Boeing’s Starliner spaceship was recalled to the factory because of sticky valves.
The Starliner is set to bring NASA astronauts to and from the International Space Station and has been years behind schedule. Past problems with the spacecraft have added financial losses to Boeing’s balance sheet.
Friday’s announcement means the capsule will be lifted off the Atlas-5 rocket at Cape Canaveral Space Force Station in Florida and returned to the Boeing factory near NASA’s Kennedy Space Center. The planned unmanned demonstration flight, which should be carried out, will be delayed by at least two months and possibly until next year. And that will further postpone Boeing’s maiden flight with astronauts on board.
“This is obviously a disappointing day,” said Kathy Lueders, NASA’s assistant administrator for human exploration and operations, during a conference call. “But I would like to emphasize that this is another example of why these demo missions are so very important to us.”
A similar spaceship, Crew Dragon, built by SpaceX for NASA, has brought astronauts to the space station three times since last year and could put two more crews into orbit before the end of 2021.
Starliner was originally scheduled to take off for the space station on July 30 with no astronauts on board – a replay of an earlier flight to check the spacecraft’s systems – and then return to Earth about a week later. But that launch date was postponed after a mishap on the space station when a newly docked Russian module, Nauka, accidentally fired its engines, causing the station to spin.
The next opportunity to launch was August 3rd, and the rocket with Starliner on top was on the launch pad the night before when a severe thunderstorm rolled through. During the next day’s countdown, 13 valves on Starliner’s propulsion system did not open and the start was aborted.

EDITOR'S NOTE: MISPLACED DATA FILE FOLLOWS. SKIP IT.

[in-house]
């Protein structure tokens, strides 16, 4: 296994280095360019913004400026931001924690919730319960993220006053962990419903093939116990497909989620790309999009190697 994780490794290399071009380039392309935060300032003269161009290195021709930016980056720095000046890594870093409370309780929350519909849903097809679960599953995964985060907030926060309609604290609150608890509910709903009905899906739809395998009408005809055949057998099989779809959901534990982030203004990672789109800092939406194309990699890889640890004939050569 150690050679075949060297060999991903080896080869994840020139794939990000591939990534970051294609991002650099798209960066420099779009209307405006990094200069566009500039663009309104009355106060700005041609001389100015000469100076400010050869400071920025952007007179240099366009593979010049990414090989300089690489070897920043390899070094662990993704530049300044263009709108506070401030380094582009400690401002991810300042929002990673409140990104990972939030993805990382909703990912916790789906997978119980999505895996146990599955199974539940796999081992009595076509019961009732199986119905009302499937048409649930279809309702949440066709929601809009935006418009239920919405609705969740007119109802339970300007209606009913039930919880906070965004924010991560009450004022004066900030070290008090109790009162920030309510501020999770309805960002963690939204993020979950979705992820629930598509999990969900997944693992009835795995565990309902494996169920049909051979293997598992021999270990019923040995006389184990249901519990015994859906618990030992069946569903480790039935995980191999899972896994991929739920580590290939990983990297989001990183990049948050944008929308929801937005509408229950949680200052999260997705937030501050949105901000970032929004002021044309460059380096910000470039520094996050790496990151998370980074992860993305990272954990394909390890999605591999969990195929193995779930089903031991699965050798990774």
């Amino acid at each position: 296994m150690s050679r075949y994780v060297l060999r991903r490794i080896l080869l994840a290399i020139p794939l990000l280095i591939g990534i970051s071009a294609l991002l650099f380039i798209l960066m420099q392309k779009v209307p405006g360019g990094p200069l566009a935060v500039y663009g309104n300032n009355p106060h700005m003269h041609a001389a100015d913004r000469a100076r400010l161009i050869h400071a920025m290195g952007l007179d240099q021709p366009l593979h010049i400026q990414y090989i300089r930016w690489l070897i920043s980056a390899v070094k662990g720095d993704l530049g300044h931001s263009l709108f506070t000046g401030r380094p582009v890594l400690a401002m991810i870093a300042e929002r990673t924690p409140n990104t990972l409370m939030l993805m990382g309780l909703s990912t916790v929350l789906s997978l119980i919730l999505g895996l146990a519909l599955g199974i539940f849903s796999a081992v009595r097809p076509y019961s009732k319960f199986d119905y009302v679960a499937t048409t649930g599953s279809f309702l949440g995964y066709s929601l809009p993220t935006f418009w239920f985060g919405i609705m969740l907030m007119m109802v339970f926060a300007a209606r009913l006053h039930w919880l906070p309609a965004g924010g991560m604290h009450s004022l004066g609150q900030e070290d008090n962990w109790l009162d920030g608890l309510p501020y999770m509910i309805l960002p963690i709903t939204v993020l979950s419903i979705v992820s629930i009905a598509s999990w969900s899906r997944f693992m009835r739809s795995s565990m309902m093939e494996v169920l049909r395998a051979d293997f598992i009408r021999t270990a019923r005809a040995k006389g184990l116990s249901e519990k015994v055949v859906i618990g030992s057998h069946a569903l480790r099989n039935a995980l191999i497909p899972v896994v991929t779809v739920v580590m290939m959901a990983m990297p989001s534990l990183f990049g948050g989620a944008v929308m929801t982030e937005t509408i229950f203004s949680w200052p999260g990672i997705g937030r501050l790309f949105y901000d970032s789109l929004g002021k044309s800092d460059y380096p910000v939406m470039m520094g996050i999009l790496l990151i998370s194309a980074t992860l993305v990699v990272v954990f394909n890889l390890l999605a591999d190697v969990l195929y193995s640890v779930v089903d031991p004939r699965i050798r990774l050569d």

In the days of troubleshooting that followed, engineers managed to get nine of the 13 valves working, but four got stuck.
“If we could free them all, we would be in good working order,” said John Vollmer, Boeing’s vice president and program manager for Starliner. “We turned for that, but since we didn’t get all of the valves, we decided that we were just outside the runway and had to go back to the factory.”
Mr Vollmer said the problem occurred with 24 valves that control the flow of nitrogen tetroxide, a propellant used by Starliner engines. Some of the nitrogen tetroxide appears to have passed through Teflon seals and, on the other hand, interacts with moisture to produce nitric acid, Mr Vollmer said.
“This nitric acid led to a certain amount of corrosion which led to the static friction of these valves,” said Mr. Vollmer.
Mr Vollmer said the valves have remained unchanged in design since Starliner first launched in December 2019. That flight was affected by serious software bugs preventing it from reaching the space station, which led Boeing and NASA to decide that a fix was needed before confirming that Starliner is ready to carry astronauts. But the hardware, including the valves, worked almost flawlessly during the 2019 shortened trip.
“We haven’t seen this problem in the past and we see it now,” said Mr Vollmer. He said the engineers now had to figure out what was different – maybe the weather conditions, including the thunderstorm drenching, maybe something in the manufacture of the valves. He said he didn’t think rain got directly into the valves.
The Starliner launch now follows the launch of NASA’s Lucy spacecraft, which is supposed to examine Trojan asteroids that are gravitationally trapped in the orbit of Jupiter. The alignment of the planets dictates that Lucy must take off during a three-week period from mid-October to early November. If it misses this window, the next opportunity would be next year.
Once Starliner is back at Boeing’s Kennedy Space Center facility, the first thing the engineers will do is figure out what to disassemble to fix the valves. Mr Vollmer said it was too early to estimate how long the fixes would take or when the spacecraft would return to the launch pad.
“It’s probably too early to say if it’s this year or not,” he said. “I would definitely hope as soon as possible. And if we could fly this year it would be fantastic. “